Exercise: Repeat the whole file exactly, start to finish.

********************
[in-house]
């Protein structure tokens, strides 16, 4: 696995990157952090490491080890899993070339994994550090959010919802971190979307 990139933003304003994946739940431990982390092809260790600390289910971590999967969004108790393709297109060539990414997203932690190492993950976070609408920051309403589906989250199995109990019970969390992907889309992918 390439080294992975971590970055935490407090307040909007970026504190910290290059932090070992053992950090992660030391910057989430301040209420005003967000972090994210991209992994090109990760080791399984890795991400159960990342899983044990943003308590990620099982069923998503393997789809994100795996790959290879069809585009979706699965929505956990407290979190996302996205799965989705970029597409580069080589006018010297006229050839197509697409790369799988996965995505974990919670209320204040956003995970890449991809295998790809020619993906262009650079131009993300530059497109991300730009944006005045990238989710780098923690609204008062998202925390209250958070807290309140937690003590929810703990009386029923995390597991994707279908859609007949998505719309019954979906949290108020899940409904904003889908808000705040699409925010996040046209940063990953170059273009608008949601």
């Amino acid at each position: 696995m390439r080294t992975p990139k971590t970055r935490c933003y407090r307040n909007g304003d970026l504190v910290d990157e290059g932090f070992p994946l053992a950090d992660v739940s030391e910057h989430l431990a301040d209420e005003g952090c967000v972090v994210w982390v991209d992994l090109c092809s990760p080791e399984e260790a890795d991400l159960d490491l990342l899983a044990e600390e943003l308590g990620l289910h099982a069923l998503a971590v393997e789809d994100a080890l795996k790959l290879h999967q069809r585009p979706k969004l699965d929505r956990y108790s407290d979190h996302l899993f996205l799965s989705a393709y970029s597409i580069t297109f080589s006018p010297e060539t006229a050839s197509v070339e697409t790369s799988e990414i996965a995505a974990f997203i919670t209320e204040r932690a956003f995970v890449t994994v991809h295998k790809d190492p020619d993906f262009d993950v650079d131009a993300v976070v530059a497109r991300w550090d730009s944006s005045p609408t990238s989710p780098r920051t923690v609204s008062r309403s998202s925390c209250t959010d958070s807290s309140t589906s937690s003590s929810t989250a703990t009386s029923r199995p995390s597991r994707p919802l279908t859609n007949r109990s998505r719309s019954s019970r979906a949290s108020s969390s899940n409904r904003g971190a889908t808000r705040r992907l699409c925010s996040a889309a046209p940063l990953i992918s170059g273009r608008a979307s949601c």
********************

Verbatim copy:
[in-house]
């Protein structure tokens, strides 16, 4: 696995990157952090490491080890899993070339994994550090959010919802971190979307 990139933003304003994946739940431990982390092809260790600390289910971590999967969004108790393709297109060539990414997203932690190492993950976070609408920051309403589906989250199995109990019970969390992907889309992918 390439080294992975971590970055935490407090307040909007970026504190910290290059932090070992053992950090992660030391910057989430301040209420005003967000972090994210991209992994090109990760080791399984890795991400159960990342899983044990943003308590990620099982069923998503393997789809994100795996790959290879069809585009979706699965929505956990407290979190996302996205799965989705970029597409580069080589006018010297006229050839197509697409790369799988996965995505974990919670209320204040956003995970890449991809295998790809020619993906262009650079131009993300530059497109991300730009944006005045990238989710780098923690609204008062998202925390209250958070807290309140937690003590929810703990009386029923995390597991994707279908859609007949998505719309019954979906949290108020899940409904904003889908808000705040699409925010996040046209940063990953170059273009608008949601």
């Amino acid at each position: 696995m390439r080294t992975p990139k971590t970055r935490c933003y407090r307040n909007g304003d970026l504190v910290d990157e290059g932090f070992p994946l053992a950090d992660v739940s030391e910057h989430l431990a301040d209420e005003g952090c967000v972090v994210w982390v991209d992994l090109c092809s990760p080791e399984e260790a890795d991400l159960d490491l990342l899983a044990e600390e943003l308590g990620l289910h099982a069923l998503a971590v393997e789809d994100a080890l795996k790959l290879h999967q069809r585009p979706k969004l699965d929505r956990y108790s407290d979190h996302l899993f996205l799965s989705a393709y970029s597409i580069t297109f080589s006018p010297e060539t006229a050839s197509v070339e697409t790369s799988e990414i996965a995505a974990f997203i919670t209320e204040r932690a956003f995970v890449t994994v991809h295998k790809d190492p020619d993906f262009d993950v650079d131009a993300v976070v530059a497109r991300w550090d730009s944006s005045p609408t990238s989710p780098r920051t923690v609204s008062r309403s998202s925390c209250t959010d958070s807290s309140t589906s937690s003590s929810t989250a703990t009386s029923r199995p995390s597991r994707p919802l279908t859609n007949r109990s998505r719309s019954s019970r979906a949290s108020s969390s899940n409904r904003g971190a889908t808000r705040r992907l699409c925010s996040a889309a046209p940063l990953i992918s170059g273009r608008a979307s949601c």